Cadbury aims to revive founding spirit of generosity in debut campaign from VCCP

Cadbury is seeking to restore its status as a "fabric of the nation" brand in a new campaign that will shine a light on everyday moments of generosity and kindness.

A new TV ad, "Mum’s birthday", which debuts tomorrow night during The Voice on ITV, is the first work for the brand by VCCP since it won the account last June, replacing 11-year incumbent Fallon.

The spot tells the story of a young girl going into a shop to buy a bar of chocolate for her mum’s birthday. But as it’s her first time buying anything, she only has a collection of buttons and other knick-knacks with which to pay.

The ad ends by introducing the new tagline – "There’s a glass and a half in everyone" – which refers both to the glass and a half of milk in each bar of Dairy Milk, and the spirit of generosity that exists within people.

It was created by Chris Birch and Jonathan Parker, and directed by Fréderic Planchon through Academy Films. The media agency is Carat.

The £12m campaign will be supported by digital, social, PR, experiential and sampling, with a second TV ad set to follow in spring.

There will be out of home executions combining Dairy Milk’s "glass and a half" icon with positive emojis, like the heart, smiley face and thumbs up, along with the tagline, but without the presence of the Cadbury name or logo.

Between 25 and 28 January, the brand will host a pop-up store in Greek Street in Soho that will give chocolate lovers the chance to act out the ad by purchasing a bar of Dairy Milk for the price of a trinket or button. The brand expects to give away 10,000 bars.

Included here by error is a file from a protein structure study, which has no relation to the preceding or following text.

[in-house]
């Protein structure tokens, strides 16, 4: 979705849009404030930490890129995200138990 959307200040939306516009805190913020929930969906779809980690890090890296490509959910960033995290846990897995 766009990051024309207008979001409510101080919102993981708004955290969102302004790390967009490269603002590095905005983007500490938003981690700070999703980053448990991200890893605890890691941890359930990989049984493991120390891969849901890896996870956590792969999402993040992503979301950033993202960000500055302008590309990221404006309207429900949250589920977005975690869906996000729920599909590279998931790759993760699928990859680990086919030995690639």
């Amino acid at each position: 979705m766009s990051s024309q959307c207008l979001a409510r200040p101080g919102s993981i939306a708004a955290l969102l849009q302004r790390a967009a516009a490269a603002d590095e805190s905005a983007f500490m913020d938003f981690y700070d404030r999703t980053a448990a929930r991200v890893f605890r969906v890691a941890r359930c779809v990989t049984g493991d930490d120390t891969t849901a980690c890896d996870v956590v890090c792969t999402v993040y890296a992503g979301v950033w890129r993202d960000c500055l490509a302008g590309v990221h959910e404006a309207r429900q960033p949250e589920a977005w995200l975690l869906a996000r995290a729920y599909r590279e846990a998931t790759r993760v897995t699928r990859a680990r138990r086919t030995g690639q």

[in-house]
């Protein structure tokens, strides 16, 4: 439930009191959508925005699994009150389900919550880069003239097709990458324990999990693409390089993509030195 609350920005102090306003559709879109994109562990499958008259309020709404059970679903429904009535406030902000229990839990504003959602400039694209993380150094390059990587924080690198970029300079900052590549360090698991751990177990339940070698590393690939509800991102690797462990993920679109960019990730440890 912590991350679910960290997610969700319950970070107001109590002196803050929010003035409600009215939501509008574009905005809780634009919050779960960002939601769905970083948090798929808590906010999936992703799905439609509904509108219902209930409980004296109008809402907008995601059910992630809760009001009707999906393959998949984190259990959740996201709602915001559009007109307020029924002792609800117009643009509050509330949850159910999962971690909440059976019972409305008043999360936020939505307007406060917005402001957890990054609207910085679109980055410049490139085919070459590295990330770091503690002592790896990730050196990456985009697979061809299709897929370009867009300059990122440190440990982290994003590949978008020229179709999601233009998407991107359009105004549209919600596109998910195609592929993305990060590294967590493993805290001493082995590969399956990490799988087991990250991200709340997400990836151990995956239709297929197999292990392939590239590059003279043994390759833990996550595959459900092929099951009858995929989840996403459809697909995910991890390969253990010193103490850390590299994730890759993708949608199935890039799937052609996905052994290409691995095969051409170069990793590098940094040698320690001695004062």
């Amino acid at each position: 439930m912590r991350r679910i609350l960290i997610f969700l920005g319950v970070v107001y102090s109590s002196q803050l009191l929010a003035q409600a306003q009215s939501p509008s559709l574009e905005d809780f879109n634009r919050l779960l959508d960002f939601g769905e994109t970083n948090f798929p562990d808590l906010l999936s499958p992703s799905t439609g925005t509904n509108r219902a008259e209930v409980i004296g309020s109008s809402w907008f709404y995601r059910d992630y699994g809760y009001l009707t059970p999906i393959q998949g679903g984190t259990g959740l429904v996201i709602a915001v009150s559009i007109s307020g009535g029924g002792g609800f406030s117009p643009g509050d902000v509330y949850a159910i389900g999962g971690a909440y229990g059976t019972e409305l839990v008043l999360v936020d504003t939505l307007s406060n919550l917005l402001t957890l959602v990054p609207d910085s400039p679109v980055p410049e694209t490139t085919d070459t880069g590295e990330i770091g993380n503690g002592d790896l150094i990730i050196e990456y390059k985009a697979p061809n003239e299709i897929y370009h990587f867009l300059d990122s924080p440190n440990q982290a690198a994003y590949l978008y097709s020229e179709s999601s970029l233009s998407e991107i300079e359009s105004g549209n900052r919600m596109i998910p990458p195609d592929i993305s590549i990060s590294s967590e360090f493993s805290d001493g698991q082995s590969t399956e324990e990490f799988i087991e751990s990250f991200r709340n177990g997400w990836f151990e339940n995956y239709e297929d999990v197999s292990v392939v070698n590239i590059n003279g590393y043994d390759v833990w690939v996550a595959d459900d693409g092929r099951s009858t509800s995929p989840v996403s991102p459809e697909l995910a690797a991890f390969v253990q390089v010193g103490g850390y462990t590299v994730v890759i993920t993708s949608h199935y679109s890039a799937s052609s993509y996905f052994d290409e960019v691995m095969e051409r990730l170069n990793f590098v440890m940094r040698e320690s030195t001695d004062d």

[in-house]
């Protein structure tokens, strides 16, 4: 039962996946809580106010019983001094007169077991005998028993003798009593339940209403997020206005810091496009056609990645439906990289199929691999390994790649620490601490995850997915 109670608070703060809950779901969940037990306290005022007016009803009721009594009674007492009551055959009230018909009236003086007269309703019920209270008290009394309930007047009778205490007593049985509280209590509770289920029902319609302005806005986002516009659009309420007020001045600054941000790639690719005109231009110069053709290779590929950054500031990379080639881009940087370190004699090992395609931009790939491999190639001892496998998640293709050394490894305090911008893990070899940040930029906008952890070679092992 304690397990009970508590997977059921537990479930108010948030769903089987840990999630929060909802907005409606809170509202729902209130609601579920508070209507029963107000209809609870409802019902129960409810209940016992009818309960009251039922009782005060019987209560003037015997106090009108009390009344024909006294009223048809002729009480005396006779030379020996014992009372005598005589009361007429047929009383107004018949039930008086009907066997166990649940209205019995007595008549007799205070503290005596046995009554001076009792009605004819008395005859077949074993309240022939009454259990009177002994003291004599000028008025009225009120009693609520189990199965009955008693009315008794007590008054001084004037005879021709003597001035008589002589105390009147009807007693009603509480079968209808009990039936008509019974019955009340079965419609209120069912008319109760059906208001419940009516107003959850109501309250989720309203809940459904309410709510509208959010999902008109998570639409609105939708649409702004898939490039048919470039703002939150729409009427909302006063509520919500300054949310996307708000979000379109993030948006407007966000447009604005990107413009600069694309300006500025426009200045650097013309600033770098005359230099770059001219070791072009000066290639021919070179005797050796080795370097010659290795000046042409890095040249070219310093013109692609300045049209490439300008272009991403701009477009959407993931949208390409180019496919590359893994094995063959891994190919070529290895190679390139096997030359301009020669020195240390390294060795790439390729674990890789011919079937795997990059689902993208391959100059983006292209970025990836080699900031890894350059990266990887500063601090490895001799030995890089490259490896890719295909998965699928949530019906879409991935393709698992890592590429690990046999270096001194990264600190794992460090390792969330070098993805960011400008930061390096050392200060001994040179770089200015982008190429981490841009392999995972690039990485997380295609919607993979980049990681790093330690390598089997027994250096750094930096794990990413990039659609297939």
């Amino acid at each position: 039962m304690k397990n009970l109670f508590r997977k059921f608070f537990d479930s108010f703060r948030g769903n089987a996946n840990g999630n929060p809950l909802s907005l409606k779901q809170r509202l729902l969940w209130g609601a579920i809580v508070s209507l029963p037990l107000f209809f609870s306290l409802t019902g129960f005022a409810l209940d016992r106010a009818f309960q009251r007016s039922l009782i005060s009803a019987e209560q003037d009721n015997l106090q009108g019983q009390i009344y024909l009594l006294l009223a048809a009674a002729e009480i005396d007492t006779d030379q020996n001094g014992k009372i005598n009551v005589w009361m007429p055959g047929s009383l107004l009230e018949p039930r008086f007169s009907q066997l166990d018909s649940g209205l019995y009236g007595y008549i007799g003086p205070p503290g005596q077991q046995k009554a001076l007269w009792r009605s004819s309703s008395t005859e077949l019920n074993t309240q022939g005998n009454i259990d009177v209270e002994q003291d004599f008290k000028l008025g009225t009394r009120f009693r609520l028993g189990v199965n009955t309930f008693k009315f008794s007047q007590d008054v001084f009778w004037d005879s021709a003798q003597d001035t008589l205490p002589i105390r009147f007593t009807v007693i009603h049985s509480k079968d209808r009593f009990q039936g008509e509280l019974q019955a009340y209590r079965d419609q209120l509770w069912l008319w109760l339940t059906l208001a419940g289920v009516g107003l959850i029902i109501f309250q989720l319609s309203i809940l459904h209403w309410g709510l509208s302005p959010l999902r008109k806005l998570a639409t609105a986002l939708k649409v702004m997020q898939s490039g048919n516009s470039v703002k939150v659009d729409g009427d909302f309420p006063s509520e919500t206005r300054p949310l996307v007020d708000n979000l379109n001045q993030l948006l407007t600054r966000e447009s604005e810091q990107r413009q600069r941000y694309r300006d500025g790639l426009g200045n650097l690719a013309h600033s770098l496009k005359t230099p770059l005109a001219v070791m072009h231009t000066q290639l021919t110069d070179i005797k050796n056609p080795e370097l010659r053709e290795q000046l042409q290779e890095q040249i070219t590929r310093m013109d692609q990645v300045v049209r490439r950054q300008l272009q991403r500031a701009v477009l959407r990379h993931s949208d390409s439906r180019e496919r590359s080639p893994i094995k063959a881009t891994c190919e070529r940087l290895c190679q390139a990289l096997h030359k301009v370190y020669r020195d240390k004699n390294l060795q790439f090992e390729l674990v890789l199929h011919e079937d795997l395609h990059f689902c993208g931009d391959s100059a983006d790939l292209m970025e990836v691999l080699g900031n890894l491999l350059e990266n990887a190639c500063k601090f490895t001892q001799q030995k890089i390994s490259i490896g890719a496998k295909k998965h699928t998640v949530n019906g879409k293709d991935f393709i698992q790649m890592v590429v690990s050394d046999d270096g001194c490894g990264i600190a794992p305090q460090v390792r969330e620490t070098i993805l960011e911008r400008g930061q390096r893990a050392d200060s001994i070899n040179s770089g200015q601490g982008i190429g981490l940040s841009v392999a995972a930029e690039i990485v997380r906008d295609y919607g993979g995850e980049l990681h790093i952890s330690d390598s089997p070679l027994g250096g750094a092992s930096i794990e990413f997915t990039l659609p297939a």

Ben Wicks, global brand director for Cadbury, said: "In today’s world it’s easy to overlook those small moments of authentic human generosity, but actually they are happening all around us.

"We want to shine a light on these genuine acts of kindness and true moments of human connection that are occurring every day."

Cadbury was founded in 1824 by John Cadbury, a Quaker who was troubled by the damage caused to the community by alcohol, and wanted to offer an alternative in the form of the tea, coffee and drinking chocolate originally sold by the business.

His son George, who later took over the running of the business, built the Bournville estate in a bid to offer better living and working conditions for the company’s employees.

Watch our behind the scenes video from the filming of the new campaign

Before commenting please read our rules for commenting on articles.

If you see a comment you find offensive, you can flag it as inappropriate. In the top right-hand corner of an individual comment, you will see 'flag as inappropriate'. Clicking this prompts us to review the comment. For further information see our rules for commenting on articles.

comments powered by Disqus